I want to direct your attention to March’s Agile Staffordshire group. This month we are getting together to cut code and talk about it! If that sounds like your thing, take a look at the March blog post for more details.
Coding Standards – any standard you like
We (those who develop software) still argue over coding standards. I do not refer to meaningful discussions over clarity, readability or group/project management. I mean crazy, ranting and aggressive behaviour towards one another over a ‘trivial’ matter.
Before anyone jumps on my face for using the word ‘trivial’, I offer the following advice:
- If you work at a place with a compelling reason to adopt a style, adopt it and join in on constructive discussions about its use at the appropriate time.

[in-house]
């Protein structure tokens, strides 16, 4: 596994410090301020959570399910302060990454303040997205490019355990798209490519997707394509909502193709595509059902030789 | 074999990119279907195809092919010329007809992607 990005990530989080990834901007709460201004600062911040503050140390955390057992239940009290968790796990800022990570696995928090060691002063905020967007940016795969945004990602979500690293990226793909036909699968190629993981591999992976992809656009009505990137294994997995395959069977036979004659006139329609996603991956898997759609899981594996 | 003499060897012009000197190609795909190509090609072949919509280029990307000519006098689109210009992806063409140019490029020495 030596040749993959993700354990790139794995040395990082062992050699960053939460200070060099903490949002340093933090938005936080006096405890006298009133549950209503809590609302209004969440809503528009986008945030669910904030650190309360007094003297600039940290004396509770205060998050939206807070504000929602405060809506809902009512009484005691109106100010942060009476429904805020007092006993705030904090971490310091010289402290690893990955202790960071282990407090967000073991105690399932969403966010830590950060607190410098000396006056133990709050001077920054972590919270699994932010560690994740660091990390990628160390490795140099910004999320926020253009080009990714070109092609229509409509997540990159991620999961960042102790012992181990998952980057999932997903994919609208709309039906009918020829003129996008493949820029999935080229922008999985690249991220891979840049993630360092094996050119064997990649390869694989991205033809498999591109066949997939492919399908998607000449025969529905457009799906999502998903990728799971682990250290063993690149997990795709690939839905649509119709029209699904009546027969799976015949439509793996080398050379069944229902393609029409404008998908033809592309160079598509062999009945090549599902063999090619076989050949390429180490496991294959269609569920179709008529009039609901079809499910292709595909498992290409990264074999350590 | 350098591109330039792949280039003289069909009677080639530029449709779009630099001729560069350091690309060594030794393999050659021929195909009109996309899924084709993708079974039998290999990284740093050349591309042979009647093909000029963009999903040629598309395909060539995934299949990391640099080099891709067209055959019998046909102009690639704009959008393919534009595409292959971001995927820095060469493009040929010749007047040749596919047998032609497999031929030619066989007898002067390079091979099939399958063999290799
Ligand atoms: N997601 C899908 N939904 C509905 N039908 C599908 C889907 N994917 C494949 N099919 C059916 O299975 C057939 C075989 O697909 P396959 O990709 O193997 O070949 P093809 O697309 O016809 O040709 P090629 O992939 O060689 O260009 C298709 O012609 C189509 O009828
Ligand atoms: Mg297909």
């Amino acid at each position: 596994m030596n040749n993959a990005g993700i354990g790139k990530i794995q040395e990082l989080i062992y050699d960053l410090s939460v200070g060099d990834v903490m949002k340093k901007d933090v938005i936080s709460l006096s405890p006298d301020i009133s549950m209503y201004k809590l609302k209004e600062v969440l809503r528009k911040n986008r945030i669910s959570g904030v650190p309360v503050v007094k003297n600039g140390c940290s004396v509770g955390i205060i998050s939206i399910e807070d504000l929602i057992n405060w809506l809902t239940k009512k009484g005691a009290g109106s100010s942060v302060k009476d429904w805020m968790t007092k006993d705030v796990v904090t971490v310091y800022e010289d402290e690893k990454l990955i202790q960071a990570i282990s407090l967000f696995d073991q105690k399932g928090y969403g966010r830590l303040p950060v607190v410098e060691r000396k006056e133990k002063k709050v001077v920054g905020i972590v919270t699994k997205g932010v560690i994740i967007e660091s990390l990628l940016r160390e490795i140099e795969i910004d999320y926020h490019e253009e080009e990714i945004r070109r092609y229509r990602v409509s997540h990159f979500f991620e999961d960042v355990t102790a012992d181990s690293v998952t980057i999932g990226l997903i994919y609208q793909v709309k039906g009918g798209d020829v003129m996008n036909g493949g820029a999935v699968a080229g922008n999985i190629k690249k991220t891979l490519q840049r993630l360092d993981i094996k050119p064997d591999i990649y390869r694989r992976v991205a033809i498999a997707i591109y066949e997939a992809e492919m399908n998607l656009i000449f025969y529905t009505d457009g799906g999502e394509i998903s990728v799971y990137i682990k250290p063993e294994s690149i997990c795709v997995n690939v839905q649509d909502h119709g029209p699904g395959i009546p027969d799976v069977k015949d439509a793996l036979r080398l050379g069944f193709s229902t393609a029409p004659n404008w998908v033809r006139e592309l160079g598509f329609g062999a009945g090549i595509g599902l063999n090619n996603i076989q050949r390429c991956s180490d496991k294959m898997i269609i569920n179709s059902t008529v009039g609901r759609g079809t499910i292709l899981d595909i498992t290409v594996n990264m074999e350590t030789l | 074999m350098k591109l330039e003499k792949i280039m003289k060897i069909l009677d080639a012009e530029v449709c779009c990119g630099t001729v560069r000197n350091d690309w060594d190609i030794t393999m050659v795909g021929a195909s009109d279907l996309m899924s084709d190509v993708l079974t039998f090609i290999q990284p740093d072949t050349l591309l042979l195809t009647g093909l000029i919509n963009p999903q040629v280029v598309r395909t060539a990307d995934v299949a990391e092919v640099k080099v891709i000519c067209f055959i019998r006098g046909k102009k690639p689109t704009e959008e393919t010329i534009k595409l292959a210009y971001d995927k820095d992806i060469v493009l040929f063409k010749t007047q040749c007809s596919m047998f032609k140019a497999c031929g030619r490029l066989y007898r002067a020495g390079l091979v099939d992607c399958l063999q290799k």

- If you have a personal preference, then apply it consistently and bask in the loveliness of your own code.
I do not think code standards are trivial and pointless. I think they are important and create clarity. I think arguing about code standards is unimportant. Actually, I think arguing about code standards is more than unimportant, I think it can be destructive for communities in general. It really does not matter what the requirements are, we have programs to format source code at the speed of a key stroke.
PHP, for example, has a number of standards to consider:
That list is not exhaustive, there are many other code standards to consider and they are usually related to various application frameworks. Big choices, big decisions – so big that I can configure my IDE of choice (PhpStorm) to convert my source code to any of them, almost instantly. I can also configure hooks to format code according to a project specifications, which can even be done automatically before commits. Unless you are pair-programming and decide on a mutually acceptable standard, code in whatever standard you like and simply convert it for your needs.
Why argue? Get along with each other and create software instead; you might even catch yourself smiling more!